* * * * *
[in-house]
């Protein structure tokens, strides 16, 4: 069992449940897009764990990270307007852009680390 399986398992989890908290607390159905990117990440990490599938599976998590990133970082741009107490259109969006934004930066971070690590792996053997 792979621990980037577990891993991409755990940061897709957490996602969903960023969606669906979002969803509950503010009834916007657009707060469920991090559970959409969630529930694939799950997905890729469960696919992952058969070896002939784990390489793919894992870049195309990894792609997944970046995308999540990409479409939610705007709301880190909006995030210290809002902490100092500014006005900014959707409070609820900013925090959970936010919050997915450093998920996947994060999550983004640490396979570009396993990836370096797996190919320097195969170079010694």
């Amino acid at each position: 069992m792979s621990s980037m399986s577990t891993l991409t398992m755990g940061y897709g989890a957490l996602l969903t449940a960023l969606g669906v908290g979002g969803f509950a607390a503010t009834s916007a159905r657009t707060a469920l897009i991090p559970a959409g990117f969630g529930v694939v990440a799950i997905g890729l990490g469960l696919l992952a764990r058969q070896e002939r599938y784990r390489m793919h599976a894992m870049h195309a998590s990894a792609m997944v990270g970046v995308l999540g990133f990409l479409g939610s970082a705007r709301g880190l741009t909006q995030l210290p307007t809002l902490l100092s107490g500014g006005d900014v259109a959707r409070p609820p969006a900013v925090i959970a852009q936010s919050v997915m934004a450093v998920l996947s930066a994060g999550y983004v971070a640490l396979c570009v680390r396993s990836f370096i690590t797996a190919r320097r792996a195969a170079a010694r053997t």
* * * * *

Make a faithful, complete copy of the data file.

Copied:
[in-house]
């Protein structure tokens, strides 16, 4: 069992449940897009764990990270307007852009680390 399986398992989890908290607390159905990117990440990490599938599976998590990133970082741009107490259109969006934004930066971070690590792996053997 792979621990980037577990891993991409755990940061897709957490996602969903960023969606669906979002969803509950503010009834916007657009707060469920991090559970959409969630529930694939799950997905890729469960696919992952058969070896002939784990390489793919894992870049195309990894792609997944970046995308999540990409479409939610705007709301880190909006995030210290809002902490100092500014006005900014959707409070609820900013925090959970936010919050997915450093998920996947994060999550983004640490396979570009396993990836370096797996190919320097195969170079010694």
């Amino acid at each position: 069992m792979s621990s980037m399986s577990t891993l991409t398992m755990g940061y897709g989890a957490l996602l969903t449940a960023l969606g669906v908290g979002g969803f509950a607390a503010t009834s916007a159905r657009t707060a469920l897009i991090p559970a959409g990117f969630g529930v694939v990440a799950i997905g890729l990490g469960l696919l992952a764990r058969q070896e002939r599938y784990r390489m793919h599976a894992m870049h195309a998590s990894a792609m997944v990270g970046v995308l999540g990133f990409l479409g939610s970082a705007r709301g880190l741009t909006q995030l210290p307007t809002l902490l100092s107490g500014g006005d900014v259109a959707r409070p609820p969006a900013v925090i959970a852009q936010s919050v997915m934004a450093v998920l996947s930066a994060g999550y983004v971070a640490l396979c570009v680390r396993s990836f370096i690590t797996a190919r320097r792996a195969a170079a010694r053997t």